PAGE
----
However, the 11mm drivers here, whilst not the biggest, is actually pretty impressive, I think some of this has to do with how the drivers are mounted in the earbud themselves, they’re basically shock-mounted my a series of magnets, this decouples vibrations from the driver hitting the case, and It really makes the strings in Lindsey Sterling’s “phantom of the Opera” or 2CELLOs’ Pirates of the Caribbean feel, well effortless. What is funny is that the FreeBuds Pro has a smaller driver than the FreeBuds 3, 11mm to 14.2mm, but they sound so much better due to the other parts of the earbud around the driver, it’s one of the best examples of “more than the sum of it is parts”.
Mids tend not to suffer as the highs and lows do, the mids tend to suffer by everything being squashed together, so the tonality of singers or different wind instruments which are very different end up sounding almost indistinguishable. Thankfully that doesn’t seem to be the case here. Once again these aren’t going to win any awards for being the most accurate audio device on the market, but the mids have been emphasized in a way that makes me think this is where the bulk of the time was spent in tuning.
I usually pair vocals in the mids section as I find that when one is impacted the other is as well, and just like with the mids sounding spaced out with each instrument has enough room to shine, vocals are the same, whether I’m listening to BTS, Backstreet boys or Thomas Jefferson in the Hamilton soundtrack they are all distinctively different, heck I can hear the nuance in Hamilton that has been missing from the other buds I’ve been reviewing recently, but I guess that’s also coming with the cost, spend more, get more.
This is the area where you can tell these are “general user” earbuds not specialised for a particular type of music as the bass here is strong, not quite Skullcandy strong, but enough to take you by surprise if you have it a notch or two too high, as happened to me when a random mix of songs threw “BANG BANG BANG!” by Big Bang on after something relatively low key, enough to jolt me in my seat for sure
I do wish there was an EQ option in the AI Life app to save an EQ profile to the buds themselves as it stands the control has to be done through the AI Life app, which can be a bit restrictive. The bass still feels good and not overblown, but it is powerful, there are some devices that prioritise the bass to a point where nothing else is really recognisable, this isn’t that, but you will notice the bass for sure, great for EDM for sure.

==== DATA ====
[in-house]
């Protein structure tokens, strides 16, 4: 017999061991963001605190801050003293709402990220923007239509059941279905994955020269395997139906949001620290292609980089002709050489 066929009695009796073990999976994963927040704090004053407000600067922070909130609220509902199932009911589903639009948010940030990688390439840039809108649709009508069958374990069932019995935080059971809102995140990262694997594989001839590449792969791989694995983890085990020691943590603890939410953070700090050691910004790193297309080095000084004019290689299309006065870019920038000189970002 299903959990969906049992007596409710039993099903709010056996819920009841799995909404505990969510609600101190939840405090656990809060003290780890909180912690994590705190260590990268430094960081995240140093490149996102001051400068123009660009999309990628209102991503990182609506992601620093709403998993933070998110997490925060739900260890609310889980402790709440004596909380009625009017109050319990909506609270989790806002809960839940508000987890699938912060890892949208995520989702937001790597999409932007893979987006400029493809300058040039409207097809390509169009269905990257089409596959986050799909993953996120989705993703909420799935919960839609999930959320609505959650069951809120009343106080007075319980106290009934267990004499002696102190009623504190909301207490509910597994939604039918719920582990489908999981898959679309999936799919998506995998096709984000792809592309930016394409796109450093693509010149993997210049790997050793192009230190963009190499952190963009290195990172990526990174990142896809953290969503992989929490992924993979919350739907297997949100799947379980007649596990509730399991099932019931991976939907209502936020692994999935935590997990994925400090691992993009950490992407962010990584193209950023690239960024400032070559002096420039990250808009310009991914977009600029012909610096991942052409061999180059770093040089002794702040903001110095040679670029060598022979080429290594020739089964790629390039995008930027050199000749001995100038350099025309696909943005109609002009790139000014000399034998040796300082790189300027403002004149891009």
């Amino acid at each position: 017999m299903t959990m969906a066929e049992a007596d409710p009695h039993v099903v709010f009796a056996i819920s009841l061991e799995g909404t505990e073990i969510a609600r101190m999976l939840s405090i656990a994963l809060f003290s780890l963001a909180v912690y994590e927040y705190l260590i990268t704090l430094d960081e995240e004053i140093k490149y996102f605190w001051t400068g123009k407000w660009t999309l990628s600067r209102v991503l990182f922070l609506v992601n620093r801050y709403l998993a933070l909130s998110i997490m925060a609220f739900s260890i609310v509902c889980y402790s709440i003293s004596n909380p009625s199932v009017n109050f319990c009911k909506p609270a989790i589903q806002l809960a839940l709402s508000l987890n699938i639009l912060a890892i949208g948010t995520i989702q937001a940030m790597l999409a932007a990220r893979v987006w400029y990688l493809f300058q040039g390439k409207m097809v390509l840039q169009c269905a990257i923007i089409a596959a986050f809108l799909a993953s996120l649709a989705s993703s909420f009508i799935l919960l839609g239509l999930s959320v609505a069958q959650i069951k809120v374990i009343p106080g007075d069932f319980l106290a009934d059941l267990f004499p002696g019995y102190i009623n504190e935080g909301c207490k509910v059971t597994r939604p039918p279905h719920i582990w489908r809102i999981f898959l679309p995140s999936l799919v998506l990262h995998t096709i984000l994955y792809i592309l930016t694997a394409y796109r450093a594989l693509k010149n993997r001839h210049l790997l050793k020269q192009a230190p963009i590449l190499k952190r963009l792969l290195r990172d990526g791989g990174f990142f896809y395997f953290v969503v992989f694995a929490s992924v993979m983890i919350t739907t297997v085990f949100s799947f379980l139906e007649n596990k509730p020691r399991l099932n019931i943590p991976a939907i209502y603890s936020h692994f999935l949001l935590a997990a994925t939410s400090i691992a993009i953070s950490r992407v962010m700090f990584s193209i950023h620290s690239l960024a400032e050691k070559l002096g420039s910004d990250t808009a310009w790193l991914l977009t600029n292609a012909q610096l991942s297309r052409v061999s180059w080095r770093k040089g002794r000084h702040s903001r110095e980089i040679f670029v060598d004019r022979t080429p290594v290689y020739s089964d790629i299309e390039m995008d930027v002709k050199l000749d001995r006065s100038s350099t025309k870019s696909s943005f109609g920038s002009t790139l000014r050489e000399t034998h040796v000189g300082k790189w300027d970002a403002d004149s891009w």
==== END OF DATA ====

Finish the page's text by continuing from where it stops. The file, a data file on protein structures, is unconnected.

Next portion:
The FreeBuds Pro use what I’m assuming is an updated version of the Kirin A1 chip from the FreeBuds 3 and recent wearables, now with Bluetooth 5.2 support. Huawei is boasting that the new dual Antenna design can help keep a constant connection whilst in range and won’t be as susceptible to interference from concrete as others, and I have found this to be mostly true. There is one part of walking from my office to the kitchen where there is cumulatively about three, multiple inch thick walls covered in horsehair plaster, for those that don’t know horsehair plaster is quite radio-opaque, meaning radio waves, Bluetooth included, struggle. Once I’m past that weird point, even if I get further away from the source device, the connection is rock solid.
The AI Life app used to control the FreeBuds Pro is fine, but I would like to see some things added, mainly the EQ I spoke about earlier. The big problem is that the availability of the App is limited to Android. And with Huawei being annexed from the Google sanctioned version of Android, I fear that it is going to be harder to get people to use these who don’t have a Huawei device with App Gallery. But think of it this way. You get the FreeBuds pro, you own an iPhone and use a Windows PC or Mac. You cannot upgrade the firmware of these buds unless you get an Android emulator for the PC, and these have gotten at least 3 firmware updates in the time I’ve been testing them, and my FreeBuds 3 over the last year have received multiple firmware updates, so that’s pretty rough. Without the app, you also cannot alter the type of ANC used, and the multiple types of ANC are also one of the great parts of the FreeBuds Pro.
Active noise cancellation
One of the other large parts Huawei wanted to talk about in our briefing and at the launch was the ANC on the FreeBuds Pro. using the multiple microphones and different algorithms, the FreeBuds Pro are able to cancel out an absolutely insane 40dB of noise, for reference, Bose’ award-winning QC35s can cancel about 25dB and those are over the ear designs, holy crap. So, how is the ANC in the real world? Insane.